Tuesday, July 20, 2010



A couple of years ago, I received a desk calendar of Chihuahuas for Christmas. Being completely obsessed with the breed, I couldn’t have been more excited. Every morning, when I got to my desk, I had the pleasure of ripping off the previous day’s picture and being greeted with another little adorable illustration.

You can imagine my surprise when, one morning, I ripped of the previous day’s sheet to find that the dates were out of order. Hmm. After closer examination I noticed…those idiots had left an entire week out of my calendar!

Now, I’m not one to just sit back and dwell on this injustice. I am a deeply involved consumer! Immediately, I took to my email and wrote a strongly worded letter to the manufacturers of this Chihuahua calendar. My basic point: I had not received what I was promised and they were going to rue the day they violated me!

Many people have experienced this same type of situation; after all, we live in a rights-obsessed culture. Our courts are flooded with cases, both reasonable and absurd, in which people feel their rights have been violated. Slight offenses have become major litigations and people are intensely aware of our sense of freedom in economy, government and religion.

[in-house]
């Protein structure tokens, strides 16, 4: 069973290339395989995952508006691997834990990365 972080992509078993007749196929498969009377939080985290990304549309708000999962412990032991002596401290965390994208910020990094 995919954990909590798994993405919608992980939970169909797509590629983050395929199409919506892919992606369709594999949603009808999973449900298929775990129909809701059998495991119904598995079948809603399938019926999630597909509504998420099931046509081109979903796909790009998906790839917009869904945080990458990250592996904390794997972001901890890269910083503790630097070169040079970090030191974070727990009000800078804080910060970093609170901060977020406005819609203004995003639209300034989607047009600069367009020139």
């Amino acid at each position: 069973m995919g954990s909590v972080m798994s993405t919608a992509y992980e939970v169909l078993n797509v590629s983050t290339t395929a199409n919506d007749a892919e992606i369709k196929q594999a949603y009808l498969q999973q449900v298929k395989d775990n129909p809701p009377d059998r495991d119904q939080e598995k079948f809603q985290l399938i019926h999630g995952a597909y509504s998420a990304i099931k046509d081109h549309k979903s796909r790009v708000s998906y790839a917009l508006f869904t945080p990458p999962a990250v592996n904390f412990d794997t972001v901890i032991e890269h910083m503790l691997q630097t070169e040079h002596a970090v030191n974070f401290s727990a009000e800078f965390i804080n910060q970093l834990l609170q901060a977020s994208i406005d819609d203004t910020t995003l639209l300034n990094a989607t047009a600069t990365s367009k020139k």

John 8:36
“If the Son sets you free, you will be free indeed.” - NIV

The Jewish religious leaders defined freedom much as our culture does: in terms of political oppression. They may have been dominated by Rome, but technically, they were living in a free territory. They, like us, missed the real issue. Life isn’t about the physical ability to do whatever we feel like doing, it’s about being released from spiritual bondage.

Even as believers, we fall for the lie: “I’m only human.” We use this as a crutch in our bondage and feel as though there is no way out. But, deep down, we know that there’s more to life than the humanity we are settling for. We long for the glory of God’s riches. We long for the place at His feet. We long for the freedom we cannot attain by ourselves.

I suppose that, perhaps, we should ask ourselves: Have we misdiagnosed the problem?

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